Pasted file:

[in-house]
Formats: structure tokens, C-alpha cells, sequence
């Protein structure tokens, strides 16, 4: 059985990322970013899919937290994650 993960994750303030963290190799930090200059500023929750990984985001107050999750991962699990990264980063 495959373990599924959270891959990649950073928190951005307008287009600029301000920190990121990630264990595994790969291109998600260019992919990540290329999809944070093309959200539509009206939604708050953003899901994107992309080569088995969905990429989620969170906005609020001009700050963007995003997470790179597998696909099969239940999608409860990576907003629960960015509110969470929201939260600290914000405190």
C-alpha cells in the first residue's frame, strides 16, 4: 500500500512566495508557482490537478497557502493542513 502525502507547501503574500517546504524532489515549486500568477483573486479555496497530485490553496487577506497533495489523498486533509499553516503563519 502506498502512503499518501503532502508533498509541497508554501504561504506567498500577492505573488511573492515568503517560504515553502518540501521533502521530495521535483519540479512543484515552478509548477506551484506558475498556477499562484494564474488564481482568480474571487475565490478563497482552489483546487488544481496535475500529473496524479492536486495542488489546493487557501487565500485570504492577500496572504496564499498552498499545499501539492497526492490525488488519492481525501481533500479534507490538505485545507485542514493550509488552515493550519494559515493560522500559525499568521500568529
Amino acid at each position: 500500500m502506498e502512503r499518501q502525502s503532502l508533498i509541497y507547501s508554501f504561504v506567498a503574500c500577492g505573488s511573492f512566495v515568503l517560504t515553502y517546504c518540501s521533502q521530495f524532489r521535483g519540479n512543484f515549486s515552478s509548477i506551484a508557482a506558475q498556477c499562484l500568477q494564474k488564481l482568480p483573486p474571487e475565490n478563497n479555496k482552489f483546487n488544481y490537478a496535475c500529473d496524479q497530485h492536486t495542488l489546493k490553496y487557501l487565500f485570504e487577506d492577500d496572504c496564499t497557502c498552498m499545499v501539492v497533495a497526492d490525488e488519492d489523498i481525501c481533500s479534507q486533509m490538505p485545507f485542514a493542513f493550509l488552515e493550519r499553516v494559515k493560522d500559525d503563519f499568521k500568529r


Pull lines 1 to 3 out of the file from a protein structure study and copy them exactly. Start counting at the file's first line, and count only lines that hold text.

[in-house]
Formats: structure tokens, C-alpha cells, sequence
């Protein structure tokens, strides 16, 4: 059985990322970013899919937290994650 993960994750303030963290190799930090200059500023929750990984985001107050999750991962699990990264980063 495959373990599924959270891959990649950073928190951005307008287009600029301000920190990121990630264990595994790969291109998600260019992919990540290329999809944070093309959200539509009206939604708050953003899901994107992309080569088995969905990429989620969170906005609020001009700050963007995003997470790179597998696909099969239940999608409860990576907003629960960015509110969470929201939260600290914000405190």